Crockett not the king of the football frontier
By Scott Akanewich
Crockett High School in South Austin is named after the legendary frontiersman from Tennessee who fought and died at the Alamo during the Texas Revolution in 1836.
This Friday when the Cougars visit Panther Stadium for the District 14 opener for both clubs, the visitors should probably suffer the same fate as the Texans did on that fateful, historic day nearly 200 years ago.
Without all the death and destruction, of course.
But, that doesn’t mean Liberty Hill head coach Jeff Walker is at all taking Crockett lightly.
“Well, they’ve only played one game and got beat pretty good,” he said of the Cougars’ 56-8 season-opening defeat to Johnson on Oct. 1. “But, we need to get a feel for their team and what we’re going to see, so we’re not guessing defensively.”
The Cougars managed only 26 rushing yards in the loss, but junior quarterback Michael Newton threw for 242 yards on 15-of-30 passing and a touchdown to go with three interceptions, so the Liberty Hill secondary, led by juniors Aaron Brewer and Kaden McMahan will have to remain alert.
Last week against Del Valle, McMahan intercepted a Cardinals pass and returned it 30 yards for a touchdown, while Brewer is tied with teammate Carter Hudson with a squad-best three passes defended this season.
Walker has made no bones about the fact he wasn’t happy with the fact his defense switched off in allowing last-minute touchdowns in each of the first two contests of the season and is looking for more ferocity from the unit – something which starts during the week, he said.
“We definitely need to pick up our level of intensity in practice,” said Walker.
Offensively, the Panthers have continued to roll up rushing yards at their usual prolific pace, averaging 418.5 yards on the ground through two games.
Last year’s leading ground-gainer, Trey Seward, leads the way thus far this season, with 44 carries for 311 yards and three touchdowns, while fellow seniors Blake Simpson (37 carries, 267 yards, three touchdowns) and Eric De La Cruz (30-228-3) have teamed up to form a potent trio out of the Panthers’ backfield, led by senior signal-caller Charlie Calabretta, who already had a pair of scoring passes – one in each game.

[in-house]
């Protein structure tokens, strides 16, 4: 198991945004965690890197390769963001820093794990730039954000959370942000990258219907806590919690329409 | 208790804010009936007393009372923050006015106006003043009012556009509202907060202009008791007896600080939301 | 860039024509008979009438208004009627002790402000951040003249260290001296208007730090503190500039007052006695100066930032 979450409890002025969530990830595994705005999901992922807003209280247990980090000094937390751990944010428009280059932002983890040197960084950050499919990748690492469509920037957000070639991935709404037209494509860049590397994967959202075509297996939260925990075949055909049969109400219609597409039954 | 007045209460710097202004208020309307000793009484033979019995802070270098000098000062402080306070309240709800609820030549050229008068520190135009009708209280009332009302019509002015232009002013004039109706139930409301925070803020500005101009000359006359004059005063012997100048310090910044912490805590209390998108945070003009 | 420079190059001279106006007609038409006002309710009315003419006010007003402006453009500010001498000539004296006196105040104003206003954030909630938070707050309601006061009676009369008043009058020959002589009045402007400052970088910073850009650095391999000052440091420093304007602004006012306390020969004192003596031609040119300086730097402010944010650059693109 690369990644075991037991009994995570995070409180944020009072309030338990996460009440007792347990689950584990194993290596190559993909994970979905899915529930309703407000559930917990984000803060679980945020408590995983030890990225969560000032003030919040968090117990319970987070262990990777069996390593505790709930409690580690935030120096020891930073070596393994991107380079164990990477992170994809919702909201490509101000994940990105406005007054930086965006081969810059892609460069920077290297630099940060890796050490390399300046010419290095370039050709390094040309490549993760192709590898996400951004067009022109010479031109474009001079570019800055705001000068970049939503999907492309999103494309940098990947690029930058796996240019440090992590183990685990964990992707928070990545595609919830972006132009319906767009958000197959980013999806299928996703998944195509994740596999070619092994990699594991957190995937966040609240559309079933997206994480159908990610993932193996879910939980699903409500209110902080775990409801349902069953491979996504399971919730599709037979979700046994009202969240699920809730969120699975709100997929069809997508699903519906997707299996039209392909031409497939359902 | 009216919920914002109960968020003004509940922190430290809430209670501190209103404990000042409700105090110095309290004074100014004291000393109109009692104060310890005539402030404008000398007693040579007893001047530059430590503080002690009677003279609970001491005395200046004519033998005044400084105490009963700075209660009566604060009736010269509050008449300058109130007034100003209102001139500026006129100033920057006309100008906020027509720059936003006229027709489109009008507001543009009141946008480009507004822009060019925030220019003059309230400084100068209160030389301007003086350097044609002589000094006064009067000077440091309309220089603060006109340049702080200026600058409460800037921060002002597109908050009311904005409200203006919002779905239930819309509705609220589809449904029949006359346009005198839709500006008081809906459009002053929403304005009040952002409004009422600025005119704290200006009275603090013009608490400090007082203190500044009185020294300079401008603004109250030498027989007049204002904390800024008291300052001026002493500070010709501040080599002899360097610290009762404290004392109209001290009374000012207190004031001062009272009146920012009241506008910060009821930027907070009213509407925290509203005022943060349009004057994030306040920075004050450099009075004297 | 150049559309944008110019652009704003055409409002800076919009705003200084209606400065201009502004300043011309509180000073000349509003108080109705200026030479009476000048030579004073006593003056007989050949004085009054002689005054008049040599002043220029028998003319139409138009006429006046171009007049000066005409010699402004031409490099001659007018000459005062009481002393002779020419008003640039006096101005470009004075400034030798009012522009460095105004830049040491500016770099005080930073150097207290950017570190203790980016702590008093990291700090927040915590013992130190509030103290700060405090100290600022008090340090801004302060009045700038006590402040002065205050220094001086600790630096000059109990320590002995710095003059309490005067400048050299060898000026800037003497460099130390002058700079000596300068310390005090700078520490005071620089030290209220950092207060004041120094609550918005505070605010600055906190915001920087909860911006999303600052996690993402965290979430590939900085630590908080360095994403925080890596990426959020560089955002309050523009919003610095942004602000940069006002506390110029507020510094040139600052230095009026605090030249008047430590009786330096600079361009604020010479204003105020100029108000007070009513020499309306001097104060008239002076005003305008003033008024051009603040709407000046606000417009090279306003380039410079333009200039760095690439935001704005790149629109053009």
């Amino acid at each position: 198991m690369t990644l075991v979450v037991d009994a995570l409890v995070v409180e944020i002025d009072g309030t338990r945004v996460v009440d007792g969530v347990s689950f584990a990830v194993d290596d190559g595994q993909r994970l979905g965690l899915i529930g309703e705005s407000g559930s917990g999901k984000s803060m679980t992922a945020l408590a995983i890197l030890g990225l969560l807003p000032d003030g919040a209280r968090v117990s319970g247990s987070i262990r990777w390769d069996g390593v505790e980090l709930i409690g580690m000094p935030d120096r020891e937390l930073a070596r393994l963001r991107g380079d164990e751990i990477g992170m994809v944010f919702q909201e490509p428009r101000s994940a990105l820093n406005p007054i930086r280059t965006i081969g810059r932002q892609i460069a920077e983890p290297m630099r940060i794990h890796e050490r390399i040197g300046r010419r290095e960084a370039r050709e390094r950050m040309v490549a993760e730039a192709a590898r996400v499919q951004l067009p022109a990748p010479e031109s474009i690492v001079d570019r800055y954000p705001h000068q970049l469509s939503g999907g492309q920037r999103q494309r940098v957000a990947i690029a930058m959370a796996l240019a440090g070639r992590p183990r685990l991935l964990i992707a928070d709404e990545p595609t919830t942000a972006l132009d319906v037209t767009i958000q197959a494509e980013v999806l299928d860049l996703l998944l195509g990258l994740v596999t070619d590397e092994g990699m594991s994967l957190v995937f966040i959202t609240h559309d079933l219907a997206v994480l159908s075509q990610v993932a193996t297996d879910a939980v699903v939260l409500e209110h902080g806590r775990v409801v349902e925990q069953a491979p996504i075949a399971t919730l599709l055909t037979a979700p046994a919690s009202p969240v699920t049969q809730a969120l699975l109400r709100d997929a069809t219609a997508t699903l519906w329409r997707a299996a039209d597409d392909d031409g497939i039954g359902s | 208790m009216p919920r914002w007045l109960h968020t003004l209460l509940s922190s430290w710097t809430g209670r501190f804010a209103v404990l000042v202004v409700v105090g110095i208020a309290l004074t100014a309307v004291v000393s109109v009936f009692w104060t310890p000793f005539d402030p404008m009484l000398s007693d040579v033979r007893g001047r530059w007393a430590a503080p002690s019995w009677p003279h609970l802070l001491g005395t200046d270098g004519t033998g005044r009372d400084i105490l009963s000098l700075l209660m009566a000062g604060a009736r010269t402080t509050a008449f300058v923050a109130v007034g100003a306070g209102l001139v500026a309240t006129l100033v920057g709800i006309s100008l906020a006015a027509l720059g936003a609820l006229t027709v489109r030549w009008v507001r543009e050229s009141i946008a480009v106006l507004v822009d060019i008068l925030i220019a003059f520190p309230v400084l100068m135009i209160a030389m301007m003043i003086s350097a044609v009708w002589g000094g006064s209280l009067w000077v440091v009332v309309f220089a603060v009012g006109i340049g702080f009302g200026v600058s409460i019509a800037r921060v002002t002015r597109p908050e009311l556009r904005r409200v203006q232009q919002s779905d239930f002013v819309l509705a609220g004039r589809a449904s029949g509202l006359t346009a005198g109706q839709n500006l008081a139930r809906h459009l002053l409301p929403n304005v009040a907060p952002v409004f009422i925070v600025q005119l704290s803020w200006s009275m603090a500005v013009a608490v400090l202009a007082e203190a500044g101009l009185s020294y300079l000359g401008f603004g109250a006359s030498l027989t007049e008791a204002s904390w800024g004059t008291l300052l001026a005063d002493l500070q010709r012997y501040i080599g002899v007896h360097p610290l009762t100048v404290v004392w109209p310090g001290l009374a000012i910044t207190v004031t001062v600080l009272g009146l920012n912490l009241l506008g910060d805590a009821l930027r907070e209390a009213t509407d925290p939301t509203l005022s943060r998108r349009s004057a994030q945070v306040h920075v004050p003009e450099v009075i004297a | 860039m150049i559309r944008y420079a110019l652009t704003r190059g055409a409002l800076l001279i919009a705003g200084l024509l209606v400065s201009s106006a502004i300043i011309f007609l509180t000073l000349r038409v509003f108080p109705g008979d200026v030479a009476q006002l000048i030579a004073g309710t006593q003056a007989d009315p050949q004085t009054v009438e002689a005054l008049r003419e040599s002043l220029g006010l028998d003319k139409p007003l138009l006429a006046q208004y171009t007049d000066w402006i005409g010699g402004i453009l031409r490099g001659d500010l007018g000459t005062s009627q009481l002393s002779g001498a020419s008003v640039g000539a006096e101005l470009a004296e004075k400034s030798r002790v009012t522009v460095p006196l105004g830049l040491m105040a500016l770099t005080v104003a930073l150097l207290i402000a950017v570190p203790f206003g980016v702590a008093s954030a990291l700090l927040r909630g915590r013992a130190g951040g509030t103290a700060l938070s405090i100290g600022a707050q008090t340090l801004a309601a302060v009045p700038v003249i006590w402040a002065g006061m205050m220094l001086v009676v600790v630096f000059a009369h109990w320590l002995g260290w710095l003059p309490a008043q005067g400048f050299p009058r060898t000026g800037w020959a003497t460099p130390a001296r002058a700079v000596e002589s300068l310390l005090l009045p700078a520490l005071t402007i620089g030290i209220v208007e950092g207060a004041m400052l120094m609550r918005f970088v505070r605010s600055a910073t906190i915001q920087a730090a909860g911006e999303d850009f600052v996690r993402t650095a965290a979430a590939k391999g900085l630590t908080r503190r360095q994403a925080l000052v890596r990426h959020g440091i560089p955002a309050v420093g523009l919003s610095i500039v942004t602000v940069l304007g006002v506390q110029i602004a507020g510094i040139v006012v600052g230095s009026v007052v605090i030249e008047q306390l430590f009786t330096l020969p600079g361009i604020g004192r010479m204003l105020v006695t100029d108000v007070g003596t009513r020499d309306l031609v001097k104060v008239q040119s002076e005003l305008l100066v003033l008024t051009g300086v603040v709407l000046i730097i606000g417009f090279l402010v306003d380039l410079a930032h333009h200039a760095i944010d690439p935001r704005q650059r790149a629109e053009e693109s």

Before Monday’s practice, the Panthers emerged from the fieldhouse and trotted onto the field earlier than usual, a detail noticed by Walker as he looked on and in step with the sense of urgency he wants his players to feel, he said.
“We have a lot of room to improve,” said Walker. “But, the good thing is our kids see that and they show up every day ready to work and get better – that’s all we can do right now.”
Liberty Hill’s new district opponents went a combined 15-46 last season and don’t look to be a whole lot better this fall, but in typical fashion,Walker isn’t concerned with who the Panthers are playing.
“We don’t care if it’s Alabama coming out of the tunnel onto the field,” he said. “All we worry about is getting to where we want to be.”
Walker does rue the fact he only got two non-district games in this shortened season – missing out on contests against Georgetown and LBJ, who certainly would’ve provided tougher tests for his squad than either Killeen Ellison or Del Valle did, but at this point, it is what it is, he said.
“I think we’re a bit behind in the process from where we would normally be at this time of year,” said Walker. “We’re lacking focus at the moment, but that’s not something you can necessarily work on in the offseason. After all, it’s not like you carry a football around the house with Mom and Dad trying to knock it out of your hands, so not having a full offseason – which we really needed — has hurt us.”
The reason the Panthers needed a strong offseason regimen was a 7-6 campaign, which saw them struggle mightily before rebounding and advancing to the fourth round of the playoffs and is something Walker is determined not to see happen again any time soon, which would explain his criticism of his team despite a 2-0 record, as he sees signs of last season beginning to enter into the picture, he said.
“Right now, I think we’re real similar to last year,” said Walker. “Which is frustrating because we have a lot of seniors who aren’t stepping up the way we need them to.”
The way Walker sees it, his team can probably continue to get away with the same kind and amount of mistakes they’ve made in the first two games without necessarily being punished due to the level of competition the Panthers will be facing during district play – for the most part, anyway – something the veteran coach finds disturbing, but is also adamant in his vigilance to prevent, he said.
“I think there are a few teams in our district which we need to play better against than what we’ve shown in order to beat,” said Walker. “So, we need to correct some of the things we’re doing. We could probably be sloppy, but there’s always that chance a team could come out and beat you – we see upsets all the time.”
But, it probably just won’t be this week.
Maybe Sonny Crockett would have a better chance.